Stalwart Gary Jennings mans the Y position, and despite all of the accolades Sills gets, is the most consistent receiver on the team, and might be the best. A year ago, he had 37 more catches and 106 more receiving yards than Sills, but it was the 18-1 touchdown reception advantage for the latter that brought the bulk of national attention. With those numbers, it’s unlikely that any other receivers get more than a handful of snaps inside, although experience is there with Druw Bowen and William Crest.
WVU must get more consistent downfield deep threats here, in addition to the obvious skills that Sills provides. Marcus Simms has great speed, and was an overlooked part of the offense last year, given the notoriety that Sills, Jennings and the departed Ka’Raun White gobbled up. He’s backed up at the X by Dominique Maiden and walk-on Chase Riley, but this is Simms’ position to lose — or more accurately, excel in.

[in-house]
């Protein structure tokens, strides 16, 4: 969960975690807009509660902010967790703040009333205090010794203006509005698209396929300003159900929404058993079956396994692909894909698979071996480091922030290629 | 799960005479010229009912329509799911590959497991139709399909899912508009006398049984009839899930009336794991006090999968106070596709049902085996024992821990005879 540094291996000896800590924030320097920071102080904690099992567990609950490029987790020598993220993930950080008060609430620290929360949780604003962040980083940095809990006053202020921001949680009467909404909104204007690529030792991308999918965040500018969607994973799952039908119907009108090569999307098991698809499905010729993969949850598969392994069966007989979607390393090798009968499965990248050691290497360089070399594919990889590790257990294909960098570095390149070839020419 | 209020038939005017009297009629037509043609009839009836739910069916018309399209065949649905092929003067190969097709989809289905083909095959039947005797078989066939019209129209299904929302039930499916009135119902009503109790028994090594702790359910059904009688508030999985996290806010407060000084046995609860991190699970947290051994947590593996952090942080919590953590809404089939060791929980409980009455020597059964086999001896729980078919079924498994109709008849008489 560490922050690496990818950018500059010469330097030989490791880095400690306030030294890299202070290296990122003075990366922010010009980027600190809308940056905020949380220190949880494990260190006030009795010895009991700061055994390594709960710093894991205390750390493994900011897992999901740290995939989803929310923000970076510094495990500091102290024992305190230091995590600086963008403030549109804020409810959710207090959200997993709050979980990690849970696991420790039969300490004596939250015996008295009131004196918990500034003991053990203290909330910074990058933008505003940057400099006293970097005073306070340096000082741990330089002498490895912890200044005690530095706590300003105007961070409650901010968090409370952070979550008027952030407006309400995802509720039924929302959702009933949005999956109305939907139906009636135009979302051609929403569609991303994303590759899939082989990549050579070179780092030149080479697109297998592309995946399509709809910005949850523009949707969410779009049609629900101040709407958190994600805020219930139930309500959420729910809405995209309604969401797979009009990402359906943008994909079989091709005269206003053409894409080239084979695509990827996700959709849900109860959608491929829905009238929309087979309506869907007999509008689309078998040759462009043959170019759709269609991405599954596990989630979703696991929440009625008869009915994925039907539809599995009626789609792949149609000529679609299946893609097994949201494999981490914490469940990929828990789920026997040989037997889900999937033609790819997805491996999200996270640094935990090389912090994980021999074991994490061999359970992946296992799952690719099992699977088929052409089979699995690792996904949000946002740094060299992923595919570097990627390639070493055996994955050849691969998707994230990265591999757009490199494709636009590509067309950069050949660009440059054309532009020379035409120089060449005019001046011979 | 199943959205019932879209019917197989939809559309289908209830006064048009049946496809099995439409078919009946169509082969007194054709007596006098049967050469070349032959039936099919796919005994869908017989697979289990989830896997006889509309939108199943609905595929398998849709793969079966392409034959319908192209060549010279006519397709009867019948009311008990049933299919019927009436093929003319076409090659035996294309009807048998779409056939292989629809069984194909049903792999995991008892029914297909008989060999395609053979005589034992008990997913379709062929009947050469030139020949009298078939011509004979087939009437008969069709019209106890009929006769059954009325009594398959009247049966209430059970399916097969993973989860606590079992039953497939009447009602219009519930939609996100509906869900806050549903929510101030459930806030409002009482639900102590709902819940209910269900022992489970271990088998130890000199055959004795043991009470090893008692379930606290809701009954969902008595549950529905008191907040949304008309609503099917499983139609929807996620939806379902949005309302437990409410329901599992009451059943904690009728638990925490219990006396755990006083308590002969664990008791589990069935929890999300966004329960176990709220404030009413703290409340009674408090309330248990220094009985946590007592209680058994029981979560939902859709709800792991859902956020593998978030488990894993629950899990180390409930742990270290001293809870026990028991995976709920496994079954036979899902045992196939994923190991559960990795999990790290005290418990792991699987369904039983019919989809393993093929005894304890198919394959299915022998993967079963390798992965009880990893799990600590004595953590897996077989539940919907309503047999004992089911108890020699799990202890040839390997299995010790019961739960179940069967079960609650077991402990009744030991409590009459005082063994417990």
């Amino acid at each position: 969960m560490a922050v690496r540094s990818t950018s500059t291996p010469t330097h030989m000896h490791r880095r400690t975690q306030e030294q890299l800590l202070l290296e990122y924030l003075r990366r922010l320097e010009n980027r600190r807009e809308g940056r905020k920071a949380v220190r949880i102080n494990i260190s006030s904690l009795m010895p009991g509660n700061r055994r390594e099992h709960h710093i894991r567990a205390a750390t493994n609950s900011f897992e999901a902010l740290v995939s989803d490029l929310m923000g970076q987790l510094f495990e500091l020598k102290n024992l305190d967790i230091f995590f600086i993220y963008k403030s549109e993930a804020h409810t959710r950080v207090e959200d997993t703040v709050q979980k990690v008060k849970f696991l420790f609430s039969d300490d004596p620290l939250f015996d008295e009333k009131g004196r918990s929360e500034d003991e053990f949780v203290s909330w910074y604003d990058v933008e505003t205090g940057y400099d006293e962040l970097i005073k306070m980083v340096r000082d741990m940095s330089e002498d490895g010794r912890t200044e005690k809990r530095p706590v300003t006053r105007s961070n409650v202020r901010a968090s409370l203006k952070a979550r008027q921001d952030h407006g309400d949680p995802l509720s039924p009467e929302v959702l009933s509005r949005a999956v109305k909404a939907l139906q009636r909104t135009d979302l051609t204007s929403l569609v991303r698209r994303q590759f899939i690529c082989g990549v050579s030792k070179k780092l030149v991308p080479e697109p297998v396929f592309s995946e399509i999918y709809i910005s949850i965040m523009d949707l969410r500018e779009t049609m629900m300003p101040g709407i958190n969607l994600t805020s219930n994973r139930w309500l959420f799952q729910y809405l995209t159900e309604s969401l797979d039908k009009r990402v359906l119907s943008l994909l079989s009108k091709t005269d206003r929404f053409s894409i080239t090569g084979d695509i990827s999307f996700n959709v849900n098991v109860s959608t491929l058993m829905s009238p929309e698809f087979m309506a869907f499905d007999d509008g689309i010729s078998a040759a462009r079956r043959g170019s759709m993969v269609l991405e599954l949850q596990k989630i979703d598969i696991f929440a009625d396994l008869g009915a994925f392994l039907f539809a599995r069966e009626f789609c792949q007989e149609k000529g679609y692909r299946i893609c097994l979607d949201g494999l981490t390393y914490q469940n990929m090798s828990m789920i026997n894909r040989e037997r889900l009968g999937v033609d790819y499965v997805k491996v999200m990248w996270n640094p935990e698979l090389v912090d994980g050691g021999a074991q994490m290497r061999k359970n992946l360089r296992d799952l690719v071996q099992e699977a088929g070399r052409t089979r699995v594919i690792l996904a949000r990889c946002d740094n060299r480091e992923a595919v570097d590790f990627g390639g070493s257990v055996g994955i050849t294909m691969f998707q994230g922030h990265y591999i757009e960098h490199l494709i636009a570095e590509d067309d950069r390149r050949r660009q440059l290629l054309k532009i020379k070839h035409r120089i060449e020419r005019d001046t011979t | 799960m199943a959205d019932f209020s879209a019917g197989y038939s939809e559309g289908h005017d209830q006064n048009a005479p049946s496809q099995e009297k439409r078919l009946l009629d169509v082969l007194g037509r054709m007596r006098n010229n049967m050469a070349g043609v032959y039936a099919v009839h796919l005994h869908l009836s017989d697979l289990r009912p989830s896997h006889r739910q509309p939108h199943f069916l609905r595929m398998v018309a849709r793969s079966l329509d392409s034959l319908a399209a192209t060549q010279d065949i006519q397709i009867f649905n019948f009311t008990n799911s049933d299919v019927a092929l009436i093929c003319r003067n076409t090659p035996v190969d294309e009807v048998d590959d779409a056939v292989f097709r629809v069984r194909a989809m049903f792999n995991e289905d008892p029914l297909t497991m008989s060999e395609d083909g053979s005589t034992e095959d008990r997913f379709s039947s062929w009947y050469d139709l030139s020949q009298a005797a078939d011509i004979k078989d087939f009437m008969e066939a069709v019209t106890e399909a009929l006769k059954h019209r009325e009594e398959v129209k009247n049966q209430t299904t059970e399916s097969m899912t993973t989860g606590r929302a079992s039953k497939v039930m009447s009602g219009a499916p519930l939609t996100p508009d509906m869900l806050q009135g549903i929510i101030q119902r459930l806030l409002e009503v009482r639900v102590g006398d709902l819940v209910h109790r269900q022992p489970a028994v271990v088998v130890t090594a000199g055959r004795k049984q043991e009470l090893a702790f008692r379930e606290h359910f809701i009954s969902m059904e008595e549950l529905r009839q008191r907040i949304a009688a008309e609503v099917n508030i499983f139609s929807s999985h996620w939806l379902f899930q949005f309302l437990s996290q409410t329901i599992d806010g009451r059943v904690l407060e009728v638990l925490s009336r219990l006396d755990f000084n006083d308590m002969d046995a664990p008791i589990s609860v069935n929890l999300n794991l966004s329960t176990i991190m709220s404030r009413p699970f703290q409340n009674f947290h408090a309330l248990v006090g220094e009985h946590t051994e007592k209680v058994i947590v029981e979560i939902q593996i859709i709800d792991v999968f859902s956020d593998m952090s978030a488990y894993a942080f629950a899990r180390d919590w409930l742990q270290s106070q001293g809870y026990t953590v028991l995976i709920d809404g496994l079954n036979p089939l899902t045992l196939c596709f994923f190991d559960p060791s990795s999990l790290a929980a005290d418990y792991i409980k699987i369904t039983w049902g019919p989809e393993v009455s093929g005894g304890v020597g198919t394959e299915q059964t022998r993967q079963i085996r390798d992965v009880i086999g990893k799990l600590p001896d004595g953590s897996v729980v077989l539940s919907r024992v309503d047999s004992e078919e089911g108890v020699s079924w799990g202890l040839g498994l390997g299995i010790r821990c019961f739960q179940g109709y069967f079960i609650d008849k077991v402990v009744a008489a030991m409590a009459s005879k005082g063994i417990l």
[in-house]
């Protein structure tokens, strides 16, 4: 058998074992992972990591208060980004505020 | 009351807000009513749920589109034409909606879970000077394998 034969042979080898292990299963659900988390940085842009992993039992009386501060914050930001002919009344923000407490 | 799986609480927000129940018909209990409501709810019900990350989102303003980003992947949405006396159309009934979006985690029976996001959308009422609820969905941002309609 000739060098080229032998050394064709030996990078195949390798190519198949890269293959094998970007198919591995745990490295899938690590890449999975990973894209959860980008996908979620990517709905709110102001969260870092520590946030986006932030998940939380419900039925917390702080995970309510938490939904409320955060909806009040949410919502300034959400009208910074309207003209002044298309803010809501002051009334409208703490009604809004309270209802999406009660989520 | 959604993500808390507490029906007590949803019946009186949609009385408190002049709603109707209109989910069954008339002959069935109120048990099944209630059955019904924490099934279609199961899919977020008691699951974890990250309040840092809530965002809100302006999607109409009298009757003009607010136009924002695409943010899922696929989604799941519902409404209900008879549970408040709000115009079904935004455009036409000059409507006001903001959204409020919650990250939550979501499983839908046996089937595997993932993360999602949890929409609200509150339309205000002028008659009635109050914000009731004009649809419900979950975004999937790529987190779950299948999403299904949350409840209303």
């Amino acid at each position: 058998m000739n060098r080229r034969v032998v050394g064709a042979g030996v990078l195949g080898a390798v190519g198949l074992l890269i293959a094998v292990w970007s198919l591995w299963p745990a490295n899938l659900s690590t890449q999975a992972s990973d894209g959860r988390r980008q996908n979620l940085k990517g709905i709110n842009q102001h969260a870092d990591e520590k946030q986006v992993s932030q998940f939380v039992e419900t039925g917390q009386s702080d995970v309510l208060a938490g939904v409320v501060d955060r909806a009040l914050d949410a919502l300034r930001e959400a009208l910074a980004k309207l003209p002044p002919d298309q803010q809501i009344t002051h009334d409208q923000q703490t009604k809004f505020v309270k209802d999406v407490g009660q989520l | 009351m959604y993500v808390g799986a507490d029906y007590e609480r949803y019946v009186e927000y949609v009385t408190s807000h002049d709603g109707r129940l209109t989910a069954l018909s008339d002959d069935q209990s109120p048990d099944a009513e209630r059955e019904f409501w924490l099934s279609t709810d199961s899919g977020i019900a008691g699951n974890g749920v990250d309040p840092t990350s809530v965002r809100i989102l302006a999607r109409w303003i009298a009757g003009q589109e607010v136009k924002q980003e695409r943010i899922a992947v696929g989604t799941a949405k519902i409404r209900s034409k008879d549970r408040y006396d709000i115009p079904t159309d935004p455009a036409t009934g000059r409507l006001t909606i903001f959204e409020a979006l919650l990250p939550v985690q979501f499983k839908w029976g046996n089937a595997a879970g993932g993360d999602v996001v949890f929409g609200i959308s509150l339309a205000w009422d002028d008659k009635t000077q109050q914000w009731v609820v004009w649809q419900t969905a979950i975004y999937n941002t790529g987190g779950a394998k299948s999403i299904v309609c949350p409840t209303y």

Opposite at the Z, transfer TJ Simmons has been named the early leader. A fast transfer from Alabama, Simmons played mostly on special teams in his one season with the Tide. The coaching staff saw something from Simmons during his transfer season on the practice squad, and he will be under pressure to produce early. Reggie Roberson returns in a backup role, but again, it appears to be the Simms and Simmons show early on the outside, with Sills also lining up wide a good percentage of the time.
With proven producers Jennngs, Sills and Simms returning, West Virginia is in very good shape. If one or two more become reliable, the Mountaineers will have one of the best, and most versatile, receiving corps in the nation.